Command Sgt. Maj. Hector Prince wanted to slip out of town quietly and head to his next assignment.
But that wasn’t to be, as hundreds of friends and coworkers turned out for a luncheon where the U.S. Army Garrison Wiesbaden’s senior noncommissioned leader was hailed and honored with the awarding of the Legion of Merit.
“In addition to helping out Soldiers and Family members, he has been a model sergeant major,” said Col. David Carstens, USAG Wiesbaden’s commander, praising Prince’s contributions since assuming responsibility in March of 2008. “Command Sgt. Maj. Prince was part of a great command team. … He is as much responsible for the community winning the Army Community of Excellence Gold Award (and Sustaining Excellence) as anyone sitting in this room.”
As one after another fellow senior military and civilian leader, Soldier and Family member came forward to share highlights of Prince’s impact on individuals and the community as a whole, it grew obvious that Prince and his wife Jacqueline had touched many people’s lives.
“He was more that just the face of garrison — he was a father to some, a brother to others and a friend to many,” said Cartsens. As the garrison commander awarded Jacqueline with an Achievement Medal for Civilian Service and the outgoing command sergeant major with the Legion of Merit he talked about how they served as “the rock” in guiding Soldiers, Family members and civilians through many transitions. “We relied on the sergeant major to take care of the stuff that is too hard for anyone else to get done.”
In awarding the Legion of Merit for exemplary meritorious service, Carstens added, “That’s the reason we serve — to take care of other people, to take care of our Soldiers.”
“It’s been a great ride,” said Prince. “Sometimes when you get a unit like this, they don’t allow you to be a Soldier — and thank God, they let me be a sergeant major.”
Prince praised his fellow Soldiers both in the garrison and in other Wiesbaden units for working together as a team. “That’s how we are successful. Thanks for all your support.”
Looking back over his time in Wiesbaden, Prince said, “being able to interact with the kids from the child development and school-age centers and being able to be a help to the spouses and Gold Star Families” were among favorite memories.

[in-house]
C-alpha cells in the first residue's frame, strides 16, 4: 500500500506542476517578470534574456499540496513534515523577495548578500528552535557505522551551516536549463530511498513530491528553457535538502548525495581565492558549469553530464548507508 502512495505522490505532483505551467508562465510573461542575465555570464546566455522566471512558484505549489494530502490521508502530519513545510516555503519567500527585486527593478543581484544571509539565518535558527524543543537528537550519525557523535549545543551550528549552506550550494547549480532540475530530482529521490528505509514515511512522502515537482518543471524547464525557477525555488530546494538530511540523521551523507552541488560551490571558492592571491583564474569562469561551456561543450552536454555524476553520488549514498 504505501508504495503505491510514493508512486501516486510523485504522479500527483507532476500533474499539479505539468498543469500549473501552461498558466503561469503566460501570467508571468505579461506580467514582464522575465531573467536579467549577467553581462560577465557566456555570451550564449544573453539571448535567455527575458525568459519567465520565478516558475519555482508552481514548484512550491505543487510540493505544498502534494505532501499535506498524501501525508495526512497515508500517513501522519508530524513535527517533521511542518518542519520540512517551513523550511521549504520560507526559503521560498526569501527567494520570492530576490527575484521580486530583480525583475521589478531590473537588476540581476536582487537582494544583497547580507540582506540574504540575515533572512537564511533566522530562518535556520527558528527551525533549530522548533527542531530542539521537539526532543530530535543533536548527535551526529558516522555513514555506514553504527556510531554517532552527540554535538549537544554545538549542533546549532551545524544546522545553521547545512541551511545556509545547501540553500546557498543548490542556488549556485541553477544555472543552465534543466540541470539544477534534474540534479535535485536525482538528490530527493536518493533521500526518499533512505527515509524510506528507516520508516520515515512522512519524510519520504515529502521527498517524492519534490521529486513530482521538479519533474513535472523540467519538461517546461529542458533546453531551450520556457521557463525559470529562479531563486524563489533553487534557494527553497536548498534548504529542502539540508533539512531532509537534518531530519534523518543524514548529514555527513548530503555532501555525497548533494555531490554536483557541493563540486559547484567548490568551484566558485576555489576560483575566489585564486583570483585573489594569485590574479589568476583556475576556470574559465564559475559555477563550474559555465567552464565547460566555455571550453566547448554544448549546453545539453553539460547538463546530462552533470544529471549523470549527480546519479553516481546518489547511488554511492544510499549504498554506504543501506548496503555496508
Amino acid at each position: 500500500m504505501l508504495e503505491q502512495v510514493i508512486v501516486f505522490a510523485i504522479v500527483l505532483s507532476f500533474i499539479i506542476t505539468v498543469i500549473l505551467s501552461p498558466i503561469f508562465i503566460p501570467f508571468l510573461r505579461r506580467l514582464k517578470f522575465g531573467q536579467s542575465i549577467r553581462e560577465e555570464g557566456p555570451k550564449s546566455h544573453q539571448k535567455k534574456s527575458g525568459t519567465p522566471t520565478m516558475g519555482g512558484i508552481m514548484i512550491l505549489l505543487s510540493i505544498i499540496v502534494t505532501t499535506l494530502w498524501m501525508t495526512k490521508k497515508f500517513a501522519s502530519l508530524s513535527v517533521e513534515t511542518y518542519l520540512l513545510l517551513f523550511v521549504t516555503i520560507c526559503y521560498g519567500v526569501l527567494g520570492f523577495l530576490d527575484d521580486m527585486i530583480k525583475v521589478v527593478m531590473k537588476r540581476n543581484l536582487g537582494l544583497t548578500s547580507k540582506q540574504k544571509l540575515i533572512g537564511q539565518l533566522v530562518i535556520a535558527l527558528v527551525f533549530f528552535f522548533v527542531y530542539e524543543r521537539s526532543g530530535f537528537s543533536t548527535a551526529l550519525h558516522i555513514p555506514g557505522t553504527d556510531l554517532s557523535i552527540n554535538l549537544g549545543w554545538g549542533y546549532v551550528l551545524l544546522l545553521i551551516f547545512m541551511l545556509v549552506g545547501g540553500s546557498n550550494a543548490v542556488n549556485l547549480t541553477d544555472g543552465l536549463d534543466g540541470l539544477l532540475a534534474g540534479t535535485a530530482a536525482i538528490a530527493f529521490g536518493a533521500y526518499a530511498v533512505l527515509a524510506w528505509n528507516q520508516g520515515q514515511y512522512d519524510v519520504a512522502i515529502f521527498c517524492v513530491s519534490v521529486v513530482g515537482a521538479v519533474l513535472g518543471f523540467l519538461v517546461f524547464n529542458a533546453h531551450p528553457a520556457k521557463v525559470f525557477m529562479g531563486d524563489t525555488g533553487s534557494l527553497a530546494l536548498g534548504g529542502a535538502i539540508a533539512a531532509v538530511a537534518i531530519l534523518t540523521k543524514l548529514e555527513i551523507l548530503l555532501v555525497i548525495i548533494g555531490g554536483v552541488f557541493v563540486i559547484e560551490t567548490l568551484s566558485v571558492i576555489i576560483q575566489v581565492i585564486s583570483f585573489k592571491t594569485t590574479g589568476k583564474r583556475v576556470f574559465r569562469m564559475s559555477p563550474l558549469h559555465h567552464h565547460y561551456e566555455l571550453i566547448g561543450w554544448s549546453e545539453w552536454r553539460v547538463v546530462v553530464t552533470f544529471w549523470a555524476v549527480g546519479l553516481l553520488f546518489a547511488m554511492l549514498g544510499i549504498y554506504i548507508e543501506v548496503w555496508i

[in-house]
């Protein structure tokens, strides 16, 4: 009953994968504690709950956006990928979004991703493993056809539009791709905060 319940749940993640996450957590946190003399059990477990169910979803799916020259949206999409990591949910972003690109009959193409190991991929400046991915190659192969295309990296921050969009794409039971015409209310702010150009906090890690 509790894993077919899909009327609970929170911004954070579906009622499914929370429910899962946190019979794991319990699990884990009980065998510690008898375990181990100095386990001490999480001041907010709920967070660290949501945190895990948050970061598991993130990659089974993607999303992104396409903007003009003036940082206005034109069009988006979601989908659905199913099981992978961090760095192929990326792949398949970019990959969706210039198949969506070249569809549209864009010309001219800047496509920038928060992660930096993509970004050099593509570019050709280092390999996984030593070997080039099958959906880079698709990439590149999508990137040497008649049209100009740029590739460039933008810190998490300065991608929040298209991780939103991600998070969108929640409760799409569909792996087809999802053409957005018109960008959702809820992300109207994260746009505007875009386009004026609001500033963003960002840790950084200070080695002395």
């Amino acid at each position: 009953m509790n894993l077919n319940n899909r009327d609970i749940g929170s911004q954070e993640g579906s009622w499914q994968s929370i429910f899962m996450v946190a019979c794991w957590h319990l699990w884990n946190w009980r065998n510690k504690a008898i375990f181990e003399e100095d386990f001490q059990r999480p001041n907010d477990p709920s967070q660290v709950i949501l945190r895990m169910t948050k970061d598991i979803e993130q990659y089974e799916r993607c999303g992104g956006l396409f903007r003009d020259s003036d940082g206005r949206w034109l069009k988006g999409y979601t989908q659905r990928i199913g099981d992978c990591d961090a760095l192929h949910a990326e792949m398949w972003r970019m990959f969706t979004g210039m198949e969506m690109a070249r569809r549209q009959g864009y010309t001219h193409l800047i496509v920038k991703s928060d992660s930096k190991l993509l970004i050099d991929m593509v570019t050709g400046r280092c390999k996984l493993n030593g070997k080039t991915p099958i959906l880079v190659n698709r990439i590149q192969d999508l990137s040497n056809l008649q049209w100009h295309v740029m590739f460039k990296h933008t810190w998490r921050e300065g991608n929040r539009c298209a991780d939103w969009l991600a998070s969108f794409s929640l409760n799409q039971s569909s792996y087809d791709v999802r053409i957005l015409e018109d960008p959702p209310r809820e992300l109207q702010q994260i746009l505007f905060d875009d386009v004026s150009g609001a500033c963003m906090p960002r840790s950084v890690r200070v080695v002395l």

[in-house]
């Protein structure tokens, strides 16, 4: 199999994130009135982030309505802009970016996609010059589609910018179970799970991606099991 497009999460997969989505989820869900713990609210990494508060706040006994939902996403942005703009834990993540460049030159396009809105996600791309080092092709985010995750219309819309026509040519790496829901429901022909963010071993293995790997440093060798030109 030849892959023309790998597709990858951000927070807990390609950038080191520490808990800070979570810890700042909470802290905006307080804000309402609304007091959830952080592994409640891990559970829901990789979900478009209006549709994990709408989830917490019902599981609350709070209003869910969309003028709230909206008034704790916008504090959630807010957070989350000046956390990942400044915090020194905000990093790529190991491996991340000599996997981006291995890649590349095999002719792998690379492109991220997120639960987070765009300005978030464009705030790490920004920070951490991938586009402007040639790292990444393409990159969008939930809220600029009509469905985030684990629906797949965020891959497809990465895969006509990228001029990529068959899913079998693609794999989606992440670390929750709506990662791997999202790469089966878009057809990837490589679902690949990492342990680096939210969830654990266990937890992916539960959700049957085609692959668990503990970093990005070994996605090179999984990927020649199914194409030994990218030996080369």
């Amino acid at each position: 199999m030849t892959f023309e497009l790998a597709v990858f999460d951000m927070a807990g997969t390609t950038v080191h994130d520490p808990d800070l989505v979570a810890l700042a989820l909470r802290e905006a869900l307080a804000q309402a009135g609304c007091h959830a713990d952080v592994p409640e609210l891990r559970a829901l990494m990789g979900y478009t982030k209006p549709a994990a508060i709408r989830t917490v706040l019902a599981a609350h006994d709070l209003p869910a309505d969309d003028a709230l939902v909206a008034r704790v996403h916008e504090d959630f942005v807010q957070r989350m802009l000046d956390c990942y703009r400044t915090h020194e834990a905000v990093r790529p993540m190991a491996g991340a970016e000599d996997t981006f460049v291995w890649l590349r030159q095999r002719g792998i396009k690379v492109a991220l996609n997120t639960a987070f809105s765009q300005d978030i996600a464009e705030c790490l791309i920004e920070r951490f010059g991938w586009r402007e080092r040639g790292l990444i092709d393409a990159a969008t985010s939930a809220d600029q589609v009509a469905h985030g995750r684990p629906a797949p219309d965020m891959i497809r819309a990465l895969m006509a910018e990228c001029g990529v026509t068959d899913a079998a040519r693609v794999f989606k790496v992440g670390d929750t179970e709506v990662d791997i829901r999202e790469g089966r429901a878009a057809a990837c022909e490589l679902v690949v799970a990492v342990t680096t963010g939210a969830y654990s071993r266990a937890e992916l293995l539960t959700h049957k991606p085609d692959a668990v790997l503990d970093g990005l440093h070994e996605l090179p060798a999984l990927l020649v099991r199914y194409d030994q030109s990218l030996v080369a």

“One of the great highlights of my career was seeing the Berlin Airlift Anniversary (the 60th in Wiesbaden) and meeting the original veterans,” he said, adding that helping win with the ACOE awards was also a great feeling of contributing to the overall quality of life for Soldiers and their Families.
Anyone who was on hand to welcome Soldiers back from duty in places such as Iraq and Afghanistan witnessed the sergeant major almost always among those in the welcoming ranks. He did so explaining, “As I was deployed a couple of times during my career (to Deserts Shield/Storm and Operation Iraqi Freedom) I enjoyed seeing them being reunited with their spouses and their kids.
“Being in Wiesbaden has been a great experience for me. I’ve learned a lot from different people. I thank God that I was given the opportunity to serve in this capacity,” Prince said. “And I thank the Soldiers and leaders who served with me for their service and dedication to duty.”
One of those fellow NCOs who helped mentor him during his time in Germany was the 1st Armored Division’s Command Sgt. Maj. Roger Blackwood.
“He set me up for success,” said Prince, “gave me good advice and pointers. He told me I needed to adjust my leadership style in order to be successful in a garrison environment. When you come from the mission side you have a direct leadership style because you are primarily dealing with Soldiers. On the garrison side you’re dealing with civilians, Family members, kids, and you have to be able to articulate and relate to them. By adjusting my ways I think I was able to do so. Sometimes the way you communicate with a Family member is not the same as with Soldiers. You have to be able to be humble and reflective.”
Prince who was born in Panama, said he always wanted to be a member of the U.S. military — since first being impressed by U.S. Soldiers (“they were squared away”) on duty in his native country.
“I joined the U.S. Army to be a Soldier and I believe I’m a Soldier’s Soldier. … I enlisted all four of my brothers in the Army and my two oldest daughters also wear the uniform (both are Air Force members). I believe in the Army with my heart and soul,” he said.
Prince, who was headed to take up duties as the garrison command sergeant major in Fort Hamilton, NY, will be replaced by Command Sgt. Maj. Saeed A. Mustafa, who is currently serving with the 121st Corps Support Battalion in Fort Bliss, Texas.